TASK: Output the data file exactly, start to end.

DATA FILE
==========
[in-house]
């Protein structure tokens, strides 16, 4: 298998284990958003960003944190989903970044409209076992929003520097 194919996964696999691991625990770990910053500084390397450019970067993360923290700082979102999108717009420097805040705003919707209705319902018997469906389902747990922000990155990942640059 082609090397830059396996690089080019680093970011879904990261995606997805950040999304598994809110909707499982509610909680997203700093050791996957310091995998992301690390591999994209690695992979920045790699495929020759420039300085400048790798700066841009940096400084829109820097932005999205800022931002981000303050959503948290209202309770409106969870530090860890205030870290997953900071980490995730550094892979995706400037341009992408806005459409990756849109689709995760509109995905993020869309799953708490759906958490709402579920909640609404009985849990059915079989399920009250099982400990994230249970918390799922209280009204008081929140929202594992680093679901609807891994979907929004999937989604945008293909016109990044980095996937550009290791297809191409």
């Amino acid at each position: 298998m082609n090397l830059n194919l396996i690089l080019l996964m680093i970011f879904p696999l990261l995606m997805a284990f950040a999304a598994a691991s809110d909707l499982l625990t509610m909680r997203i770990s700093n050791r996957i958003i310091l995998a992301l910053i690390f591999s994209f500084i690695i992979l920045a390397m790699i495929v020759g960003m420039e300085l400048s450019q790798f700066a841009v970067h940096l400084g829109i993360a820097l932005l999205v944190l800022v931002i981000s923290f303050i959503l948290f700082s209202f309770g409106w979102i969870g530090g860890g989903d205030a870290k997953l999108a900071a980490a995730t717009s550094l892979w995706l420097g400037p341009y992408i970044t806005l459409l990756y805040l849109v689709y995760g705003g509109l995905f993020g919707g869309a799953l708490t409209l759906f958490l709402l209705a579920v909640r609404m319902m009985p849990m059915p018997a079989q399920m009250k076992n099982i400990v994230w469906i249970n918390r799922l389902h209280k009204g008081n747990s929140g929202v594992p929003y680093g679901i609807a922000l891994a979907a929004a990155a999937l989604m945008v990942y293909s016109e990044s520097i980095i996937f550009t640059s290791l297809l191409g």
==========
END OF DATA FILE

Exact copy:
[in-house]
């Protein structure tokens, strides 16, 4: 298998284990958003960003944190989903970044409209076992929003520097 194919996964696999691991625990770990910053500084390397450019970067993360923290700082979102999108717009420097805040705003919707209705319902018997469906389902747990922000990155990942640059 082609090397830059396996690089080019680093970011879904990261995606997805950040999304598994809110909707499982509610909680997203700093050791996957310091995998992301690390591999994209690695992979920045790699495929020759420039300085400048790798700066841009940096400084829109820097932005999205800022931002981000303050959503948290209202309770409106969870530090860890205030870290997953900071980490995730550094892979995706400037341009992408806005459409990756849109689709995760509109995905993020869309799953708490759906958490709402579920909640609404009985849990059915079989399920009250099982400990994230249970918390799922209280009204008081929140929202594992680093679901609807891994979907929004999937989604945008293909016109990044980095996937550009290791297809191409």
């Amino acid at each position: 298998m082609n090397l830059n194919l396996i690089l080019l996964m680093i970011f879904p696999l990261l995606m997805a284990f950040a999304a598994a691991s809110d909707l499982l625990t509610m909680r997203i770990s700093n050791r996957i958003i310091l995998a992301l910053i690390f591999s994209f500084i690695i992979l920045a390397m790699i495929v020759g960003m420039e300085l400048s450019q790798f700066a841009v970067h940096l400084g829109i993360a820097l932005l999205v944190l800022v931002i981000s923290f303050i959503l948290f700082s209202f309770g409106w979102i969870g530090g860890g989903d205030a870290k997953l999108a900071a980490a995730t717009s550094l892979w995706l420097g400037p341009y992408i970044t806005l459409l990756y805040l849109v689709y995760g705003g509109l995905f993020g919707g869309a799953l708490t409209l759906f958490l709402l209705a579920v909640r609404m319902m009985p849990m059915p018997a079989q399920m009250k076992n099982i400990v994230w469906i249970n918390r799922l389902h209280k009204g008081n747990s929140g929202v594992p929003y680093g679901i609807a922000l891994a979907a929004a990155a999937l989604m945008v990942y293909s016109e990044s520097i980095i996937f550009t640059s290791l297809l191409g």